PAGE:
GERD or Gastroesophageal reflux disease refers to the process of partially digested food or liquid traveling back up from the stomach to the esophagus. The material, generally acidic, tends to make the esophagus irritable and cause heartburn and/or other symptoms. We hence try and assess the following infographic’s effectiveness in explaining whether infant reflux drugs are worth the risks for babies facing GERD.
The infographic is constructed with what is seen as a 50-50 dispersion of written information and visual matter. In most infographics, it is advisable to have a heavier skew for the latter. The page starts off with a paragraph, which is quite uncommon for most infographics. Steve Krug, a prominent expert on website user experience says in his book that what most users actually do is scan some of the text and simply glance at each new page. In terms of these technicalities, the infographic is not on course with Krugs inferences.
However, what this infographic does is provide quality information for the relevant target group – parents. I m sure they must sincerely appreciate the details provided here. The term GERD is very well explained here with a detailed definition and image of the esophagus provided too. Two diagnosis of GERD are mentioned – spitting up and crying which are normal behaviours for most infants. The reliability of information is worth mentioning here, renowned Doctors in the field have supported these diagnoses with academic views on the same.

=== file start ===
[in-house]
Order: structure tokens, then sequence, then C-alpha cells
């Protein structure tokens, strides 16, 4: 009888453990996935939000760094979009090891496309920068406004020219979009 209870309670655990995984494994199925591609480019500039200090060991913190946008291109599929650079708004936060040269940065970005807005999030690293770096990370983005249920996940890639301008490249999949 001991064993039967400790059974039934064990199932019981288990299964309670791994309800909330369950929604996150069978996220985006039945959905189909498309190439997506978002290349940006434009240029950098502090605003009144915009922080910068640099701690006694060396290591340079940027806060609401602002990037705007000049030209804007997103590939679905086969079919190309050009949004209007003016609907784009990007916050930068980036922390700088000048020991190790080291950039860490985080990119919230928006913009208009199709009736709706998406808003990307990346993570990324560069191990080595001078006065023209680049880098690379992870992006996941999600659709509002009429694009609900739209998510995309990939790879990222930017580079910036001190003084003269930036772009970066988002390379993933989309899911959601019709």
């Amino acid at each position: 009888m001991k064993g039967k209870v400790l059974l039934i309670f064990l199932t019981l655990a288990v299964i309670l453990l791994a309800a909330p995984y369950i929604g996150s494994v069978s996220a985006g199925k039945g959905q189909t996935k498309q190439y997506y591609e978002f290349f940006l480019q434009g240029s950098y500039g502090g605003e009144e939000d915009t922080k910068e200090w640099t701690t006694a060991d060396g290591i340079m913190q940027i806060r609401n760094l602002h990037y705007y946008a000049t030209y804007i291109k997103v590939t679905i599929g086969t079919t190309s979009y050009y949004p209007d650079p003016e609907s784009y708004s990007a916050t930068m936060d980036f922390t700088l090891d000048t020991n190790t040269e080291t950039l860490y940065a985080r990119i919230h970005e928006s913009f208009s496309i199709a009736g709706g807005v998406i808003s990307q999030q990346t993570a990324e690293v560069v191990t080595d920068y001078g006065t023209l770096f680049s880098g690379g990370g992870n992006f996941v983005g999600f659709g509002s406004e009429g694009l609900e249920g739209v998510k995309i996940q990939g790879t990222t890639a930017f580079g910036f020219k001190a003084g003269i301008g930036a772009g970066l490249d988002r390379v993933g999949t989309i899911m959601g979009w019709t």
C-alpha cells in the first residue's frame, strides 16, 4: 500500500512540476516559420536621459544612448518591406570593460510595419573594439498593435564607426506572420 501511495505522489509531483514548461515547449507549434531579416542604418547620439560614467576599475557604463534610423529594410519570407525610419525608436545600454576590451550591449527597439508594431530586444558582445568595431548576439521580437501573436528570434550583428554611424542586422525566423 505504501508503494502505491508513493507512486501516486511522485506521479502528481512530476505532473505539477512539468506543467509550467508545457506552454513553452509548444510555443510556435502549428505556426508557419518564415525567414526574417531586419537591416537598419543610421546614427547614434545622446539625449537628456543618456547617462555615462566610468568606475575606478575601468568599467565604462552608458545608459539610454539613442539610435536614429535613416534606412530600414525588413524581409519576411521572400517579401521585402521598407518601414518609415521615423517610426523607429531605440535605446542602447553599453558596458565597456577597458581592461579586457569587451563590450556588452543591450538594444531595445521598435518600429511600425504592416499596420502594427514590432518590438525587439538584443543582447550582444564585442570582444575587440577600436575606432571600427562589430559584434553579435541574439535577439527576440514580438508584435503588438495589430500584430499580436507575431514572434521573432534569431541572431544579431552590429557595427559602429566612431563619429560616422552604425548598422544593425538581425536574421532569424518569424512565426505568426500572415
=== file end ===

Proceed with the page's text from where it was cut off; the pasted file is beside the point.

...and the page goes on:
The infographic since its inception has turned out to be not only a great source of information, but also a fantastic way to dispel misinformation. This holds true here also. It tells parents quite emphatically not to assume the PPI and H2 blockers are best for children as less than 10% infants who receive it have had any sort of diagnostic testing done. Again, the information is well supported from the Journal of Pediatric Gastroenterology and Nutrition. Parents often assume that heavily advertised reflux drugs are suitable for spitting and crying in infants. This is a common misconception, which the info graphic points it in a nicely defined and sectioned blue box. There are more stats to support this spurt in reflux drugs to children. Another blue box proves that these drugs have no better results than placing a placebo for children with reflux.
Finally, the infographic is a culmination of the effects these trends and behaviours of parents that have been observed. The most striking and intelligent aspect of this infographic is the representation of the baby. The baby image, somewhat hapless and cranky, draws the attention of the parent to the details immediately. Be it the diagnosed behaviour or the side effects mentioned in the final section, this baby is a symbolic image that strikes an immediate chord with each and every concerned parent. By adopting this style, the infographic succeeds in catching the required TG’s attention and does its job. However as a general user, I may not be totally wowed by this piece. An infographic by the team at Colic Calm.